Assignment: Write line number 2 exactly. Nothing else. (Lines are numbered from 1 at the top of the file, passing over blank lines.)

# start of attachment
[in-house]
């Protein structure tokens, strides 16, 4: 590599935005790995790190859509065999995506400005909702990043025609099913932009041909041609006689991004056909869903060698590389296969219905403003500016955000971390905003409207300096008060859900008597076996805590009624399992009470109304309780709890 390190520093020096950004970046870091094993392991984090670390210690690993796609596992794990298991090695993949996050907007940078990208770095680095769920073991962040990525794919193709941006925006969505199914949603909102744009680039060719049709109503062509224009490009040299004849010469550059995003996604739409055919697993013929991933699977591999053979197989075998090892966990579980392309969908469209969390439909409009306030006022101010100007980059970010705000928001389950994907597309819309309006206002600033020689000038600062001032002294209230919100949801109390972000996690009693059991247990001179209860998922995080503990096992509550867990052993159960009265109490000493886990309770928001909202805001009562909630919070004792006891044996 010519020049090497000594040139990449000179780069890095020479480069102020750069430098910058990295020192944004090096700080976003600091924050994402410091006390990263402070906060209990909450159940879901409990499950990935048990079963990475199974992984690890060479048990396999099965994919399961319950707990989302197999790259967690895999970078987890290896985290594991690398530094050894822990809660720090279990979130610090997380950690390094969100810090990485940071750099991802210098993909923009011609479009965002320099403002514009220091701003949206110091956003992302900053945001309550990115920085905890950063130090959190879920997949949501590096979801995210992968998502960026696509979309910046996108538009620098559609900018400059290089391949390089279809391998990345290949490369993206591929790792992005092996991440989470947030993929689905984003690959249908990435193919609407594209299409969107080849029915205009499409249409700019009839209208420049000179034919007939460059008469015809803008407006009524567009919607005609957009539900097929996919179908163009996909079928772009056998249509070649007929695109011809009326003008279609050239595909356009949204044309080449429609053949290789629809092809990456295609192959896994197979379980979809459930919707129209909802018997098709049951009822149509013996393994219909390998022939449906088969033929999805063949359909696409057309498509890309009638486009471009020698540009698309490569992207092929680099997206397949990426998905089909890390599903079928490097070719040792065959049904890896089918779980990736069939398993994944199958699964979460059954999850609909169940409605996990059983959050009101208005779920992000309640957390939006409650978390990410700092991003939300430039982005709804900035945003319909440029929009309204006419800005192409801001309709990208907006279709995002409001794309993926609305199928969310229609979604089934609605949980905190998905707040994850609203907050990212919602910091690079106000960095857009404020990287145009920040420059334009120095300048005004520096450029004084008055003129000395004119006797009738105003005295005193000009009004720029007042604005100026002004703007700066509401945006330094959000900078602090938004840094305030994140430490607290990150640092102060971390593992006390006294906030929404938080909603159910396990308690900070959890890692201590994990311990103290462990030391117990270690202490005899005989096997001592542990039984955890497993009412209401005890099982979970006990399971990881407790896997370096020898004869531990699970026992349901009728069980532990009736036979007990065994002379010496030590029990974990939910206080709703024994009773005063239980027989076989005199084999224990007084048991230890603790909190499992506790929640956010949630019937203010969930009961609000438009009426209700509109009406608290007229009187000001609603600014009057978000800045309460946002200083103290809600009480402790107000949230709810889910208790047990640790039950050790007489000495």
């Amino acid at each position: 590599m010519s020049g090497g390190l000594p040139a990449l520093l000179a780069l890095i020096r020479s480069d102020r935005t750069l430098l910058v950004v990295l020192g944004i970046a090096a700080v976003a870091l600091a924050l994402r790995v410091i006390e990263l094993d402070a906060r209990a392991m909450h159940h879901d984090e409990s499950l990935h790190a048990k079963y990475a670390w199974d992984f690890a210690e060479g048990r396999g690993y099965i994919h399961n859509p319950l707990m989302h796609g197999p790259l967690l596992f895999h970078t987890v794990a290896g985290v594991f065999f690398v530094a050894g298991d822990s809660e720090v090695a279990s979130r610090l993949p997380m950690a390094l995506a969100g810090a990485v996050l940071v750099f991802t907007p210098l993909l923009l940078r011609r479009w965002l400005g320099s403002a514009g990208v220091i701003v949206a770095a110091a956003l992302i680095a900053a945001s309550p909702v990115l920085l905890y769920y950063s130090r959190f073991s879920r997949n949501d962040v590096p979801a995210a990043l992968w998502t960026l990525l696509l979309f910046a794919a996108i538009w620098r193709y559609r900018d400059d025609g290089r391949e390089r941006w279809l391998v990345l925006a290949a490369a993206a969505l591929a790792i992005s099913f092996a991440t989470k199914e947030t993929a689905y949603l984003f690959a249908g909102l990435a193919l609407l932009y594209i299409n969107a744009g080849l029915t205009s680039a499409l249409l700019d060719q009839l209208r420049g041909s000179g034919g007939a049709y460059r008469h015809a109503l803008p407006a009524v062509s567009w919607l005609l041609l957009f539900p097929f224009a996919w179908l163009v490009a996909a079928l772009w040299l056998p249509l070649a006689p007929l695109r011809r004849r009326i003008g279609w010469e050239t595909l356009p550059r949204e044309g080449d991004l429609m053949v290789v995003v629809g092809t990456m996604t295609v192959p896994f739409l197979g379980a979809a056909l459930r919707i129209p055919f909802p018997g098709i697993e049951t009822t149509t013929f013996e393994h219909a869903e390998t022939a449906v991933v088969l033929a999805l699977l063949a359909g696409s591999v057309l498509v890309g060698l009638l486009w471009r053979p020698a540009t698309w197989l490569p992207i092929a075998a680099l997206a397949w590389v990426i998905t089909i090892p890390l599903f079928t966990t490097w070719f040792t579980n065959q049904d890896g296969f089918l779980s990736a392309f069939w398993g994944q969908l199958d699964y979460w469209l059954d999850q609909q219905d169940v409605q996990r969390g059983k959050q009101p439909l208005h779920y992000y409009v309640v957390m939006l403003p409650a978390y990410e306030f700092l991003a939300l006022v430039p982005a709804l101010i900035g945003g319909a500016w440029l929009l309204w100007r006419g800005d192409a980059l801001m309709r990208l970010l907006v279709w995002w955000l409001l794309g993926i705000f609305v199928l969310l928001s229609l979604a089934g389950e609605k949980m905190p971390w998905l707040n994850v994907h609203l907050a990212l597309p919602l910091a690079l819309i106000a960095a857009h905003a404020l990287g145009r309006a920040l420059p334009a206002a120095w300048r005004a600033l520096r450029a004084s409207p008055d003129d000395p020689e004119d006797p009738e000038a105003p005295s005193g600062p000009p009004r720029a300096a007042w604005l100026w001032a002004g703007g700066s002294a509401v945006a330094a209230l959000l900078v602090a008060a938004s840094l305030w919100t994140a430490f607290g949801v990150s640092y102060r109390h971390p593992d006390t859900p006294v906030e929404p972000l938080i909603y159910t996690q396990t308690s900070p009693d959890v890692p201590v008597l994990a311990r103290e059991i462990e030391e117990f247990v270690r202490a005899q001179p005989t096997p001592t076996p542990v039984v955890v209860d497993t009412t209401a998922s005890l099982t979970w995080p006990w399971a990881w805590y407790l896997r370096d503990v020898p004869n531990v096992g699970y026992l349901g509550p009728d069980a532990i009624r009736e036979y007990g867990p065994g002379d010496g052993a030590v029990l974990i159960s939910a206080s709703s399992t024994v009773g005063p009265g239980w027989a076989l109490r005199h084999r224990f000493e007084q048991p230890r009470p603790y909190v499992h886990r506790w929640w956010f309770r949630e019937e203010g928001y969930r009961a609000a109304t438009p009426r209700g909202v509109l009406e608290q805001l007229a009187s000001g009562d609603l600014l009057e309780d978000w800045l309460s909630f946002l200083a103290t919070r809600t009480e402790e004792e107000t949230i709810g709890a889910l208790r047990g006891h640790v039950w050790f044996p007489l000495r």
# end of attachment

């Protein structure tokens, strides 16, 4: 590599935005790995790190859509065999995506400005909702990043025609099913932009041909041609006689991004056909869903060698590389296969219905403003500016955000971390905003409207300096008060859900008597076996805590009624399992009470109304309780709890 390190520093020096950004970046870091094993392991984090670390210690690993796609596992794990298991090695993949996050907007940078990208770095680095769920073991962040990525794919193709941006925006969505199914949603909102744009680039060719049709109503062509224009490009040299004849010469550059995003996604739409055919697993013929991933699977591999053979197989075998090892966990579980392309969908469209969390439909409009306030006022101010100007980059970010705000928001389950994907597309819309309006206002600033020689000038600062001032002294209230919100949801109390972000996690009693059991247990001179209860998922995080503990096992509550867990052993159960009265109490000493886990309770928001909202805001009562909630919070004792006891044996 010519020049090497000594040139990449000179780069890095020479480069102020750069430098910058990295020192944004090096700080976003600091924050994402410091006390990263402070906060209990909450159940879901409990499950990935048990079963990475199974992984690890060479048990396999099965994919399961319950707990989302197999790259967690895999970078987890290896985290594991690398530094050894822990809660720090279990979130610090997380950690390094969100810090990485940071750099991802210098993909923009011609479009965002320099403002514009220091701003949206110091956003992302900053945001309550990115920085905890950063130090959190879920997949949501590096979801995210992968998502960026696509979309910046996108538009620098559609900018400059290089391949390089279809391998990345290949490369993206591929790792992005092996991440989470947030993929689905984003690959249908990435193919609407594209299409969107080849029915205009499409249409700019009839209208420049000179034919007939460059008469015809803008407006009524567009919607005609957009539900097929996919179908163009996909079928772009056998249509070649007929695109011809009326003008279609050239595909356009949204044309080449429609053949290789629809092809990456295609192959896994197979379980979809459930919707129209909802018997098709049951009822149509013996393994219909390998022939449906088969033929999805063949359909696409057309498509890309009638486009471009020698540009698309490569992207092929680099997206397949990426998905089909890390599903079928490097070719040792065959049904890896089918779980990736069939398993994944199958699964979460059954999850609909169940409605996990059983959050009101208005779920992000309640957390939006409650978390990410700092991003939300430039982005709804900035945003319909440029929009309204006419800005192409801001309709990208907006279709995002409001794309993926609305199928969310229609979604089934609605949980905190998905707040994850609203907050990212919602910091690079106000960095857009404020990287145009920040420059334009120095300048005004520096450029004084008055003129000395004119006797009738105003005295005193000009009004720029007042604005100026002004703007700066509401945006330094959000900078602090938004840094305030994140430490607290990150640092102060971390593992006390006294906030929404938080909603159910396990308690900070959890890692201590994990311990103290462990030391117990270690202490005899005989096997001592542990039984955890497993009412209401005890099982979970006990399971990881407790896997370096020898004869531990699970026992349901009728069980532990009736036979007990065994002379010496030590029990974990939910206080709703024994009773005063239980027989076989005199084999224990007084048991230890603790909190499992506790929640956010949630019937203010969930009961609000438009009426209700509109009406608290007229009187000001609603600014009057978000800045309460946002200083103290809600009480402790107000949230709810889910208790047990640790039950050790007489000495």